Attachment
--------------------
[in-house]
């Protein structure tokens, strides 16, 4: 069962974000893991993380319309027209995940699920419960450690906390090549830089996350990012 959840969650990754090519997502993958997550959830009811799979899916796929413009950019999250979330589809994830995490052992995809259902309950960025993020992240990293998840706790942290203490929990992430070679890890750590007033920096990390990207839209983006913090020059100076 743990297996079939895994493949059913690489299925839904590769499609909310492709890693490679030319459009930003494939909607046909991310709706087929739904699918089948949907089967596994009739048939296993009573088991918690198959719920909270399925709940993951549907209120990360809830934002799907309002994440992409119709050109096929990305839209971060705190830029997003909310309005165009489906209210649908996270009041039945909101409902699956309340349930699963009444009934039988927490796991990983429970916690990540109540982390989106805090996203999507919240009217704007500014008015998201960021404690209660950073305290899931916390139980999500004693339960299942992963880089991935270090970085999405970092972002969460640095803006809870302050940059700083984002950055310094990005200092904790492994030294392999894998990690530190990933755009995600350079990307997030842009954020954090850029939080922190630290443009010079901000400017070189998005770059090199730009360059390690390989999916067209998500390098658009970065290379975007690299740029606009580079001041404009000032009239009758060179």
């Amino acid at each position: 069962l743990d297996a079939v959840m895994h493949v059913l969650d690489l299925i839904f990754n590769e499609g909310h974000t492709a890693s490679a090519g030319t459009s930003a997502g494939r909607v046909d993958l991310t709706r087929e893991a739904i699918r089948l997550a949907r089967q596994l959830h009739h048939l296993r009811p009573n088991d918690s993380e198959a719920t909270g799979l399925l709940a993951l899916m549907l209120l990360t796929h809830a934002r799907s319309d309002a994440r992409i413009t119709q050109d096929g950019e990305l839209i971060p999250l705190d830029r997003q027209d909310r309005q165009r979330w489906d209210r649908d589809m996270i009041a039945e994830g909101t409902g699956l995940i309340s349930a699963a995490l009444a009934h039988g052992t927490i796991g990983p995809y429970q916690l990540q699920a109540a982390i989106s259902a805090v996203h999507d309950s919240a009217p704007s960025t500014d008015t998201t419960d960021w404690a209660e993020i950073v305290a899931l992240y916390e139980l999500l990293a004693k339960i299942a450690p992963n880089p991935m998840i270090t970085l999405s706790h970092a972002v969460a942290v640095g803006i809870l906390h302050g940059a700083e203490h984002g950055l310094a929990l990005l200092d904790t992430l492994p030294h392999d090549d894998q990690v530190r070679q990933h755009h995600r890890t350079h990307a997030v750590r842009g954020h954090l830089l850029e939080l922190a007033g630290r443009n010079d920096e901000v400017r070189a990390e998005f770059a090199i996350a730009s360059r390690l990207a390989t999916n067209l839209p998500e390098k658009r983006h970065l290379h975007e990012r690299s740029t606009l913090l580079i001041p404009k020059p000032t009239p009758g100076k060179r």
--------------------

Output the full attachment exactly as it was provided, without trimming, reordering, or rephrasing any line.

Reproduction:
[in-house]
């Protein structure tokens, strides 16, 4: 069962974000893991993380319309027209995940699920419960450690906390090549830089996350990012 959840969650990754090519997502993958997550959830009811799979899916796929413009950019999250979330589809994830995490052992995809259902309950960025993020992240990293998840706790942290203490929990992430070679890890750590007033920096990390990207839209983006913090020059100076 743990297996079939895994493949059913690489299925839904590769499609909310492709890693490679030319459009930003494939909607046909991310709706087929739904699918089948949907089967596994009739048939296993009573088991918690198959719920909270399925709940993951549907209120990360809830934002799907309002994440992409119709050109096929990305839209971060705190830029997003909310309005165009489906209210649908996270009041039945909101409902699956309340349930699963009444009934039988927490796991990983429970916690990540109540982390989106805090996203999507919240009217704007500014008015998201960021404690209660950073305290899931916390139980999500004693339960299942992963880089991935270090970085999405970092972002969460640095803006809870302050940059700083984002950055310094990005200092904790492994030294392999894998990690530190990933755009995600350079990307997030842009954020954090850029939080922190630290443009010079901000400017070189998005770059090199730009360059390690390989999916067209998500390098658009970065290379975007690299740029606009580079001041404009000032009239009758060179």
């Amino acid at each position: 069962l743990d297996a079939v959840m895994h493949v059913l969650d690489l299925i839904f990754n590769e499609g909310h974000t492709a890693s490679a090519g030319t459009s930003a997502g494939r909607v046909d993958l991310t709706r087929e893991a739904i699918r089948l997550a949907r089967q596994l959830h009739h048939l296993r009811p009573n088991d918690s993380e198959a719920t909270g799979l399925l709940a993951l899916m549907l209120l990360t796929h809830a934002r799907s319309d309002a994440r992409i413009t119709q050109d096929g950019e990305l839209i971060p999250l705190d830029r997003q027209d909310r309005q165009r979330w489906d209210r649908d589809m996270i009041a039945e994830g909101t409902g699956l995940i309340s349930a699963a995490l009444a009934h039988g052992t927490i796991g990983p995809y429970q916690l990540q699920a109540a982390i989106s259902a805090v996203h999507d309950s919240a009217p704007s960025t500014d008015t998201t419960d960021w404690a209660e993020i950073v305290a899931l992240y916390e139980l999500l990293a004693k339960i299942a450690p992963n880089p991935m998840i270090t970085l999405s706790h970092a972002v969460a942290v640095g803006i809870l906390h302050g940059a700083e203490h984002g950055l310094a929990l990005l200092d904790t992430l492994p030294h392999d090549d894998q990690v530190r070679q990933h755009h995600r890890t350079h990307a997030v750590r842009g954020h954090l830089l850029e939080l922190a007033g630290r443009n010079d920096e901000v400017r070189a990390e998005f770059a090199i996350a730009s360059r390690l990207a390989t999916n067209l839209p998500e390098k658009r983006h970065l290379h975007e990012r690299s740029t606009l913090l580079i001041p404009k020059p000032t009239p009758g100076k060179r």